“For example, both thyrotoxicosis [a condition in which the thyroid gland produces excess thyroid hormone (thyroxine) which results in effects on the whole body] and diabetes were once attributed to psychosocial causes until medical science demonstrated the genuine organic basis of these two conditions. Likewise, the characteristic tremor of Parkinson’s disease was given a number of bizarre psychosocial attributions until the biochemical basis of the condition was properly defined.”
Dr Weir believes experts are close to finding the cause of ME. “To coin a phrase, the future looks bright. This is because I am sure that discovery of the underlying cause of ME is not too far off. Already the genetic basis of the immunological dysfunction seen in ME is beginning to be understood. The role of (XMRV) Xenotropic murine leukemia virus-related virus [a retroviral infection which was recently discovered in humans and evidence of which was found in 67 per cent of a sample of 101 ME/CFS patients] has yet to be properly defined. I look forward to seeing further data concerning the potential role of this virus. Studies are ongoing to find out whether there is evidence of XMRV in other groups of ME/CFS patients. There are also other potential infectious agents which could fulfil this role. With proper elucidation of its cause(s) the magic bullet for ME may become a reality sooner rather than later. Time will tell.”
Orla Ni Chomhrai, co-ordinator of the Galway ME/CFS Support Group, says it is delighted to have such an eminent expert in the field coming to Galway.
“Dr Weir has had many years experience in this area having seen over a 1,000 patients with the condition. With this meeting, we will have a chance to hear him talk about his views of the illness and will have an opportunity to ask him questions, and so gain the benefit of his knowledge.”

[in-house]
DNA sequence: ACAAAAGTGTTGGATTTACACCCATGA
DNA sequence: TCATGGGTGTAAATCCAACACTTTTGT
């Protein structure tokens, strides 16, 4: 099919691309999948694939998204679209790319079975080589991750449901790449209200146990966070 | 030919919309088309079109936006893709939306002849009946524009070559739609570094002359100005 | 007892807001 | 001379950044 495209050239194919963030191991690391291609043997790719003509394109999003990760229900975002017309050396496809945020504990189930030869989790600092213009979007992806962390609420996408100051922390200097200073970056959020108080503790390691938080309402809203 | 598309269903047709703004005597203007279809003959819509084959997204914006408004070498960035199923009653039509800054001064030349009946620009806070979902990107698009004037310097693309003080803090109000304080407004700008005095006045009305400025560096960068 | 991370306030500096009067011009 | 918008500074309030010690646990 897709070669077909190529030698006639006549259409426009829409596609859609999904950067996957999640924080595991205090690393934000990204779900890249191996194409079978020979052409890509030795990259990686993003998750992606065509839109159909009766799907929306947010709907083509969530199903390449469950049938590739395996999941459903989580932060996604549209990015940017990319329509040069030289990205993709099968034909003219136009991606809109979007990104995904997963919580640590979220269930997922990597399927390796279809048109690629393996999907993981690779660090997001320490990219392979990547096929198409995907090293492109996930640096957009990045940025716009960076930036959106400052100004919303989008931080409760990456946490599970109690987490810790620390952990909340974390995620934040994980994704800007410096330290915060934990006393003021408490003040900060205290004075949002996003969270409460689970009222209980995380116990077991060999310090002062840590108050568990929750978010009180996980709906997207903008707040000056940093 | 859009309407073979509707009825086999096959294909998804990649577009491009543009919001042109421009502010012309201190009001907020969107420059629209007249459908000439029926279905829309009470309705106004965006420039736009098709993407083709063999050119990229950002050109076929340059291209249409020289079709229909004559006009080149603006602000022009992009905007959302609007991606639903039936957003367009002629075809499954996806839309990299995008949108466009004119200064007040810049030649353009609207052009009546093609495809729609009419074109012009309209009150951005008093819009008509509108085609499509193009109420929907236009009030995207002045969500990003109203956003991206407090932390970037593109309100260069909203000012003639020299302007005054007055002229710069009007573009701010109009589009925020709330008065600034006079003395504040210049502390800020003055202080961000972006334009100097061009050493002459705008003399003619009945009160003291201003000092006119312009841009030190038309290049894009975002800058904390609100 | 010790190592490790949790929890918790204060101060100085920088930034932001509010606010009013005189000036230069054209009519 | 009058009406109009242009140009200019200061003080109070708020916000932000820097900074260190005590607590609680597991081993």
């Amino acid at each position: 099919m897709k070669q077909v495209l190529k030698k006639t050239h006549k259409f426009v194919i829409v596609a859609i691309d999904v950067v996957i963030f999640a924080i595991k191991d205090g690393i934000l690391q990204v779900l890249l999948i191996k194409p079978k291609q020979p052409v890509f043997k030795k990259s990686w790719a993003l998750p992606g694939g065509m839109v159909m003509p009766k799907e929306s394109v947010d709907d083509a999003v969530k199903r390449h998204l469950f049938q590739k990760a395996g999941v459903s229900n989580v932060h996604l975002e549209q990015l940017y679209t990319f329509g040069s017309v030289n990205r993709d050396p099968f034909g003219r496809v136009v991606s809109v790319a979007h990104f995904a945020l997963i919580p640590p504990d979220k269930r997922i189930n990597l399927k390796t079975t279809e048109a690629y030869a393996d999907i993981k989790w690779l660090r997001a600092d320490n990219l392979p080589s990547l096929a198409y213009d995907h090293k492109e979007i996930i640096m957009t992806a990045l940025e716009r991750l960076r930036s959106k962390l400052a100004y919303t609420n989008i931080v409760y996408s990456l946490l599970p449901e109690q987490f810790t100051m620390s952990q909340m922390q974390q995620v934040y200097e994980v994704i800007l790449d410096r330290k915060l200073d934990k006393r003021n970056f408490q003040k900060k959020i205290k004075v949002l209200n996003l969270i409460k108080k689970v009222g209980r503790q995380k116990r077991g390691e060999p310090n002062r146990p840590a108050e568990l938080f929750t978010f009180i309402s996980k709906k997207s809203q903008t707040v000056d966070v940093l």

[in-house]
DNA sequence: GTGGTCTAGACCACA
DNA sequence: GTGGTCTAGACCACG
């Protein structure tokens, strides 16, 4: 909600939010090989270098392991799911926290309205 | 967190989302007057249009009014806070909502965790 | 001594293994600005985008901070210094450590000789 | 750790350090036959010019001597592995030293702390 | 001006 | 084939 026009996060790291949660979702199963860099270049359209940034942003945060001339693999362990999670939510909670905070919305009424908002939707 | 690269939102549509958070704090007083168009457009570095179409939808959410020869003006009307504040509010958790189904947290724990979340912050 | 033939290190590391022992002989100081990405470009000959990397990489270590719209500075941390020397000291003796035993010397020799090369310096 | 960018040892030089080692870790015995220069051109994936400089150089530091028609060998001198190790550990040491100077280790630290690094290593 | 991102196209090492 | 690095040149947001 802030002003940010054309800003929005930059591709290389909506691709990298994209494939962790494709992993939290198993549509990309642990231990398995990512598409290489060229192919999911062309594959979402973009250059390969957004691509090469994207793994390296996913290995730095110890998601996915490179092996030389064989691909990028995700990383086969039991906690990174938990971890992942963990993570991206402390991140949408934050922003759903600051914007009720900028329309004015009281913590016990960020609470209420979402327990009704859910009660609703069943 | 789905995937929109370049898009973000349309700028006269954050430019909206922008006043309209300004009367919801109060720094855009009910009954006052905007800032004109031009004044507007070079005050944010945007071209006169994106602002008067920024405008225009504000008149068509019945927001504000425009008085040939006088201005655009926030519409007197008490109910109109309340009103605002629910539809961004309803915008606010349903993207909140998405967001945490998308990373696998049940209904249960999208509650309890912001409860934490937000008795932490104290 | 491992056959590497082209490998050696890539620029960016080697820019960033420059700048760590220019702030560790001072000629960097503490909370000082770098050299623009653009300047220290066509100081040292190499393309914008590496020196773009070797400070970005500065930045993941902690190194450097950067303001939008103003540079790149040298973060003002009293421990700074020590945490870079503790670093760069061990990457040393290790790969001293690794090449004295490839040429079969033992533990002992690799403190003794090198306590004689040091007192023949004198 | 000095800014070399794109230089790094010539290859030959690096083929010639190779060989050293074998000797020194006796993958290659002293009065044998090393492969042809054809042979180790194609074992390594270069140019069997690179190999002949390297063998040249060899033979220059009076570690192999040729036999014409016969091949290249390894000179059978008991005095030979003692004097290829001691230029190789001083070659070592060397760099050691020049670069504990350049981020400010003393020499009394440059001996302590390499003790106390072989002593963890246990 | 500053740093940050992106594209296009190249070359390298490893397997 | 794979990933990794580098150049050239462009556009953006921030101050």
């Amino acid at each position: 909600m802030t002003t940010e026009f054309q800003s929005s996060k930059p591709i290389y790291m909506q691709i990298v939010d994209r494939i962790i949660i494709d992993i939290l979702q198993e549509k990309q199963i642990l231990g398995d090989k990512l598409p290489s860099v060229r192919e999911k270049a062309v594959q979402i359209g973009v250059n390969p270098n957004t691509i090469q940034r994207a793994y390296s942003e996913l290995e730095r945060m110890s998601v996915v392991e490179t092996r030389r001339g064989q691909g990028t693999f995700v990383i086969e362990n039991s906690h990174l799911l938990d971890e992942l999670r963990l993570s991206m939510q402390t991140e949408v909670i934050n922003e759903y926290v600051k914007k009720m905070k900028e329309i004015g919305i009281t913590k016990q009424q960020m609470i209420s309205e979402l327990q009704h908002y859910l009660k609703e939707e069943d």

Patients often have problems getting a diagnosis and adequate or appropriate support due to misunderstandings and ignorance surrounding the condition, she says.
“Raising awareness helps educate the general public about the condition and the impact it can have on sufferers’ lives. It is also useful for people to find out that there are others out there experiencing similar problems and that there are patient support groups as it helps them feel less alone.”
About 12,000 people in Ireland are believed to suffer from ME, now often diagnosed under the name chronic fatigue syndrome. Symptoms include overwhelming flu-like exhaustion made worse by even minor exertion (physical or intellectual), muscle and joint pains, sore throats, swollen glands, disturbed sleep, impaired concentration and memory, and headaches. A particular feature of the disease is that the condition waxes and wanes over time and symptoms can fluctuate a great deal from day to day, or even within a day.
The cause of the condition is still unknown but 80 per cent of sufferers report an infectious onset - which is why it is sometimes called post-viral fatigue syndrome.
During awareness month volunteers will sell blue ribbons with the proceeds going to ME research. For further information contact the Irish ME/Chronic Fatigue Syndrome Association, PO Box 3075, Freepost F4439, Dublin 2 or e-mail info@irishmecfs.org or telephone (01) 2350965.